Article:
FIG. 9 shows another feature of the resent invention. The shaft 161 of the roll 55 is supported in the slot of a fixed support 163 during normal operation of the printing vmachine. To permit ease of replacing the roll 55, a linkage mechanism is associated with the lid 49 so that the roll 55 is lifted part-way out of the storage compartment when the lid 49 is opened. This linkage mechanism includes a first link 165 pin jointed at one end to the lid 49 and connected in a pin and slot connection at its other end to a second link 167. The other end of the link 167 is pivotally connected to the machine frame 33. The link 167 includes a slot dimensioned and located to pick-up the shaft 163 as the lid 49 is moved to an open position. This raises the roll 55 to the position indicated by the phantom lines in FIG. 9 where the roll is easy to get at. The slot 169 and the connection of the link 165, 167 also returns the shaft 161 to a position where the shaft is supported by the permanent support 163 during normal operation of the machine.

As shown in FIG. the segment driver board 77 B has part of the low voltage logic circuit mounted on the board in addition to the high voltage driver transistors. Thus, logic chips 171 are mounted on the segment driver board in addition to segment driver transistors 173.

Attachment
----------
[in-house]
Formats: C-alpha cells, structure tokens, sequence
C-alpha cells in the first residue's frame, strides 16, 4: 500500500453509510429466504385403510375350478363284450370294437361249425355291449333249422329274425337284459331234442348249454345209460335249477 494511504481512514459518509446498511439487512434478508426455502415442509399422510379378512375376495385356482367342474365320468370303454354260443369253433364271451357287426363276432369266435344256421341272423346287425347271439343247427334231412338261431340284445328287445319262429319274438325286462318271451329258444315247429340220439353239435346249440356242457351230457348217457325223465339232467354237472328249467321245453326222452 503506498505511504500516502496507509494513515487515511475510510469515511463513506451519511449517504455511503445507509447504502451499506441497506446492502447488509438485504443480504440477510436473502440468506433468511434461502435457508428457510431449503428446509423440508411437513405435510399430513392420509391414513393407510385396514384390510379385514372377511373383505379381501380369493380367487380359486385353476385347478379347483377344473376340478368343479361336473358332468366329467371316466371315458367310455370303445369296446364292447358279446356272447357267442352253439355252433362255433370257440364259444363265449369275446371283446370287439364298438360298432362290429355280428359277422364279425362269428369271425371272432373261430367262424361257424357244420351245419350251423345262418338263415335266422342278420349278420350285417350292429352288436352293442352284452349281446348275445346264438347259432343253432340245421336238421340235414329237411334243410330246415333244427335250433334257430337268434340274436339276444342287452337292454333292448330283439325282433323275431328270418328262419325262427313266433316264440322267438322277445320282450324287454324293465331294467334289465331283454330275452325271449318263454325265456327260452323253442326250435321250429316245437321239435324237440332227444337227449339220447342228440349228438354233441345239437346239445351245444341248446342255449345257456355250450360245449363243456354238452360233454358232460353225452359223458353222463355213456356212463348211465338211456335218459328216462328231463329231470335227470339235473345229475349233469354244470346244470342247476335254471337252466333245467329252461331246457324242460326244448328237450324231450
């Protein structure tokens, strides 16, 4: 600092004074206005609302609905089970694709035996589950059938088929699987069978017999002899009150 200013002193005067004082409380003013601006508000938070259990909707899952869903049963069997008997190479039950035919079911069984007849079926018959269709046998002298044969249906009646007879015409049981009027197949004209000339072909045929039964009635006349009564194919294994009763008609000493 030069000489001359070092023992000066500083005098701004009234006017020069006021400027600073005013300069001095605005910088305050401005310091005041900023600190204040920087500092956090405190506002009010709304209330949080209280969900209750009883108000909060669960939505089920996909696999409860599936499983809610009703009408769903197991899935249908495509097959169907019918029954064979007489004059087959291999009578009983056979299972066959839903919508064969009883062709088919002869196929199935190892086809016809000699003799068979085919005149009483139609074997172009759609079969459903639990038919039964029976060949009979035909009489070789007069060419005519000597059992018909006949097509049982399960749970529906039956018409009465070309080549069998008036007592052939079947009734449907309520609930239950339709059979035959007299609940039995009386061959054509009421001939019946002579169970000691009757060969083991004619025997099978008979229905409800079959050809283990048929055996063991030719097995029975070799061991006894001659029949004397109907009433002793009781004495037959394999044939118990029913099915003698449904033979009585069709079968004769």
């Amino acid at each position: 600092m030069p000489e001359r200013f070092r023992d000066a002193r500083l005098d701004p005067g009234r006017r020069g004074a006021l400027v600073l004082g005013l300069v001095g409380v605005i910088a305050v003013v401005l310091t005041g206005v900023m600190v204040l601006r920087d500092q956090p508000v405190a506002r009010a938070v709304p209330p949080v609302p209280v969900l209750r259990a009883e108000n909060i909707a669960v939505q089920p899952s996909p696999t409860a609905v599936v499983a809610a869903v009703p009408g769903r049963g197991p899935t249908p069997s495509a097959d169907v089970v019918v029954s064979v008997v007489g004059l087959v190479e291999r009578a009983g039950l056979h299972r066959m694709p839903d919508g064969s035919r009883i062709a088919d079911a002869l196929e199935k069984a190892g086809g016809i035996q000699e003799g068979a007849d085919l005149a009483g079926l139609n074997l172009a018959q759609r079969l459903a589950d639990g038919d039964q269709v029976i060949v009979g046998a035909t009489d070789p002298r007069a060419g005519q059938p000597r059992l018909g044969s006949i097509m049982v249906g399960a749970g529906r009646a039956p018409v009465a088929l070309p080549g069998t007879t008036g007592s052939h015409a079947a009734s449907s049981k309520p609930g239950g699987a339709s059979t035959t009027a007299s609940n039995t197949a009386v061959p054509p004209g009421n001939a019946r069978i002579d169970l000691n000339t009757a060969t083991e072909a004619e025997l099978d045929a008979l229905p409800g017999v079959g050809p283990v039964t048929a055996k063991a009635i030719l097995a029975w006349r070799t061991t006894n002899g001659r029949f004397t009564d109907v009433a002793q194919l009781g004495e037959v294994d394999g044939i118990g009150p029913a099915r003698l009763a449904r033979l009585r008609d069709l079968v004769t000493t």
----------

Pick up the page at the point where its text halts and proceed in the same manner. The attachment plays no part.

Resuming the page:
There is a dual purpose in placing some of the logic on the segment driver board.

The chips 171 operate at a relatively low voltage, e.g. 5 volts, while the segment driver transistors 173 operate at a relatively high voltage, in the order of 300 volts as described above. The logic chips on the segment board thus act as a buffer. That is, in case of a burn-out of a segment driver transistor, the logic chip on the segment driver board will short out and the 300 volts will not go back to the rest of the logic circuit.

. Placing some of the logic on the segment driver board also hasthe advantage of reducing the number of wires going to the segment driver board because of the fact that you are able to do some of the logic functions on the segment board. It also reduces high voltage leads in the flex harness to two leads.

As best shown in FIGS. 1 and 3, the overall height of the printing machine 31 and the overall width of the printing machine are just slightly greater than the corresponding dimensions of the storage compartment and the roll 55. The machine 31 is a very compact, desktop size printing machine. The internal space is very efficiently utilized. As described above, in many instances one component is made to perform several functions. The physical arrangement of the card cage 83 for the logic circuit, the storage compartment 43, the rows of electrodes, the roller arrangement and the toner system (going from the back of the machine to the front of the machine) results in a small overall length. The manner in which the power supply means 47 are arranged at the righthand side (including the power supply PS, the fan Rand the transformer T and the pump 113 and motor 125) utilizes this internal space of the machine quite effectively.